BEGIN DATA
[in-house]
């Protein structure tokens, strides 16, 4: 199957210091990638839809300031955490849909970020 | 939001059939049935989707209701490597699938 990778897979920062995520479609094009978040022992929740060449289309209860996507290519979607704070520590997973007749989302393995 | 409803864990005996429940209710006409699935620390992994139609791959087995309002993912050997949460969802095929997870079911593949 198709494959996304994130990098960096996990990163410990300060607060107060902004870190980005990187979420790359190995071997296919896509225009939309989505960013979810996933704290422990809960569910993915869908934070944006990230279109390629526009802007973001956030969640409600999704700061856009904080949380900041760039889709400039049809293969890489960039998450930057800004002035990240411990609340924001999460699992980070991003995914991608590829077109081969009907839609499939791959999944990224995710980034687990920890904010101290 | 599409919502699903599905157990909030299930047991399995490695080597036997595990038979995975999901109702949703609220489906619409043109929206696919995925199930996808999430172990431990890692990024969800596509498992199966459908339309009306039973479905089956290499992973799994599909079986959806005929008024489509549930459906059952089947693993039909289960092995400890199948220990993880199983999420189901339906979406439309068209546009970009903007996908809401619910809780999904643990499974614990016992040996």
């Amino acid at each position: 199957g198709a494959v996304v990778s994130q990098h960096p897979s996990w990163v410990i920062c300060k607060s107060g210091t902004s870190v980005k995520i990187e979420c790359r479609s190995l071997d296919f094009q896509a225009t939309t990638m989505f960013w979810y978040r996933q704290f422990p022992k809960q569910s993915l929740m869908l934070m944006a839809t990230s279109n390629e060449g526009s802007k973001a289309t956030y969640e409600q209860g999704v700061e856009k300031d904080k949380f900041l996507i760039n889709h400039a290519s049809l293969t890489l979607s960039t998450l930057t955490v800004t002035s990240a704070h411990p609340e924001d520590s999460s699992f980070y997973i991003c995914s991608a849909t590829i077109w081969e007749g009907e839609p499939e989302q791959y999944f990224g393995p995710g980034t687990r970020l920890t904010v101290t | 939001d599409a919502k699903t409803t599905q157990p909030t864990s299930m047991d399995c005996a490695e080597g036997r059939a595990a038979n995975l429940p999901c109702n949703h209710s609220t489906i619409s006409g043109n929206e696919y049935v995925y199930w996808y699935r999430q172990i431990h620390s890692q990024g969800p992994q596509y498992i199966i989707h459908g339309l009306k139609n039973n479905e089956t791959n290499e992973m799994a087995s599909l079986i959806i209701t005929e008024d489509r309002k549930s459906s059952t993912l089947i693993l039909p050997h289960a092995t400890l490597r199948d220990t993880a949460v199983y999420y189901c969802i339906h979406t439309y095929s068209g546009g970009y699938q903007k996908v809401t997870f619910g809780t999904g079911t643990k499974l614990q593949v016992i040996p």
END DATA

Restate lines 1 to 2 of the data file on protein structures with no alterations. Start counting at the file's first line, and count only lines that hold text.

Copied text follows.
[in-house]
């Protein structure tokens, strides 16, 4: 199957210091990638839809300031955490849909970020 | 939001059939049935989707209701490597699938 990778897979920062995520479609094009978040022992929740060449289309209860996507290519979607704070520590997973007749989302393995 | 409803864990005996429940209710006409699935620390992994139609791959087995309002993912050997949460969802095929997870079911593949 198709494959996304994130990098960096996990990163410990300060607060107060902004870190980005990187979420790359190995071997296919896509225009939309989505960013979810996933704290422990809960569910993915869908934070944006990230279109390629526009802007973001956030969640409600999704700061856009904080949380900041760039889709400039049809293969890489960039998450930057800004002035990240411990609340924001999460699992980070991003995914991608590829077109081969009907839609499939791959999944990224995710980034687990920890904010101290 | 599409919502699903599905157990909030299930047991399995490695080597036997595990038979995975999901109702949703609220489906619409043109929206696919995925199930996808999430172990431990890692990024969800596509498992199966459908339309009306039973479905089956290499992973799994599909079986959806005929008024489509549930459906059952089947693993039909289960092995400890199948220990993880199983999420189901339906979406439309068209546009970009903007996908809401619910809780999904643990499974614990016992040996």